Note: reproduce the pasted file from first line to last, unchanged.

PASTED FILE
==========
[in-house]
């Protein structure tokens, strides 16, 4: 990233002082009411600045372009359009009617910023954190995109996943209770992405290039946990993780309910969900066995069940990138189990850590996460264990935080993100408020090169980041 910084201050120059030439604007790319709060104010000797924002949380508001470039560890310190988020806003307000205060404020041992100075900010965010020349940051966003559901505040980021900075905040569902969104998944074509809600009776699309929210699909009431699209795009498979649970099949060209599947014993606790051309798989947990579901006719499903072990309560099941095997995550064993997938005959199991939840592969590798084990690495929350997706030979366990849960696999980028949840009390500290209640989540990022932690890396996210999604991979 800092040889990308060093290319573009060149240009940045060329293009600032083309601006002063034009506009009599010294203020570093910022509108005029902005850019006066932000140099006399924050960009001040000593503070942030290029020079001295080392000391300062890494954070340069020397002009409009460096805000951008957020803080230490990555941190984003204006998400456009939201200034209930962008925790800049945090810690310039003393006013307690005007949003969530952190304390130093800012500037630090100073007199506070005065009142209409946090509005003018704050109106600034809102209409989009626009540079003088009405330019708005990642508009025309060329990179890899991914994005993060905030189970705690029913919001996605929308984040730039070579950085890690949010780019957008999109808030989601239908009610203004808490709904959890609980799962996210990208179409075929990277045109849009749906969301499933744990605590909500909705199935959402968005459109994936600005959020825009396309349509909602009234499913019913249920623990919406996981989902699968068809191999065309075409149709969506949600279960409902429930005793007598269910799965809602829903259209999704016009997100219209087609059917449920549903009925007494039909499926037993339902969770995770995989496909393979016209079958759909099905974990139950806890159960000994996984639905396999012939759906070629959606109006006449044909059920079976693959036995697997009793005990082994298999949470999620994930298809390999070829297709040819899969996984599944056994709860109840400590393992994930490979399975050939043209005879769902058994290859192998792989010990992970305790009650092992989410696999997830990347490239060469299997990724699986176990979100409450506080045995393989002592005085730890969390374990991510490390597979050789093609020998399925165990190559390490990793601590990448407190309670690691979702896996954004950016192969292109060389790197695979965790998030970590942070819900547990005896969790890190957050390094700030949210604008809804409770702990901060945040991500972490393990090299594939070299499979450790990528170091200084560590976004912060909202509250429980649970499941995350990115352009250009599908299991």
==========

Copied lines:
[in-house]
């Protein structure tokens, strides 16, 4: 990233002082009411600045372009359009009617910023954190995109996943209770992405290039946990993780309910969900066995069940990138189990850590996460264990935080993100408020090169980041 910084201050120059030439604007790319709060104010000797924002949380508001470039560890310190988020806003307000205060404020041992100075900010965010020349940051966003559901505040980021900075905040569902969104998944074509809600009776699309929210699909009431699209795009498979649970099949060209599947014993606790051309798989947990579901006719499903072990309560099941095997995550064993997938005959199991939840592969590798084990690495929350997706030979366990849960696999980028949840009390500290209640989540990022932690890396996210999604991979 800092040889990308060093290319573009060149240009940045060329293009600032083309601006002063034009506009009599010294203020570093910022509108005029902005850019006066932000140099006399924050960009001040000593503070942030290029020079001295080392000391300062890494954070340069020397002009409009460096805000951008957020803080230490990555941190984003204006998400456009939201200034209930962008925790800049945090810690310039003393006013307690005007949003969530952190304390130093800012500037630090100073007199506070005065009142209409946090509005003018704050109106600034809102209409989009626009540079003088009405330019708005990642508009025309060329990179890899991914994005993060905030189970705690029913919001996605929308984040730039070579950085890690949010780019957008999109808030989601239908009610203004808490709904959890609980799962996210990208179409075929990277045109849009749906969301499933744990605590909500909705199935959402968005459109994936600005959020825009396309349509909602009234499913019913249920623990919406996981989902699968068809191999065309075409149709969506949600279960409902429930005793007598269910799965809602829903259209999704016009997100219209087609059917449920549903009925007494039909499926037993339902969770995770995989496909393979016209079958759909099905974990139950806890159960000994996984639905396999012939759906070629959606109006006449044909059920079976693959036995697997009793005990082994298999949470999620994930298809390999070829297709040819899969996984599944056994709860109840400590393992994930490979399975050939043209005879769902058994290859192998792989010990992970305790009650092992989410696999997830990347490239060469299997990724699986176990979100409450506080045995393989002592005085730890969390374990991510490390597979050789093609020998399925165990190559390490990793601590990448407190309670690691979702896996954004950016192969292109060389790197695979965790998030970590942070819900547990005896969790890190957050390094700030949210604008809804409770702990901060945040991500972490393990090299594939070299499979450790990528170091200084560590976004912060909202509250429980649970499941995350990115352009250009599908299991």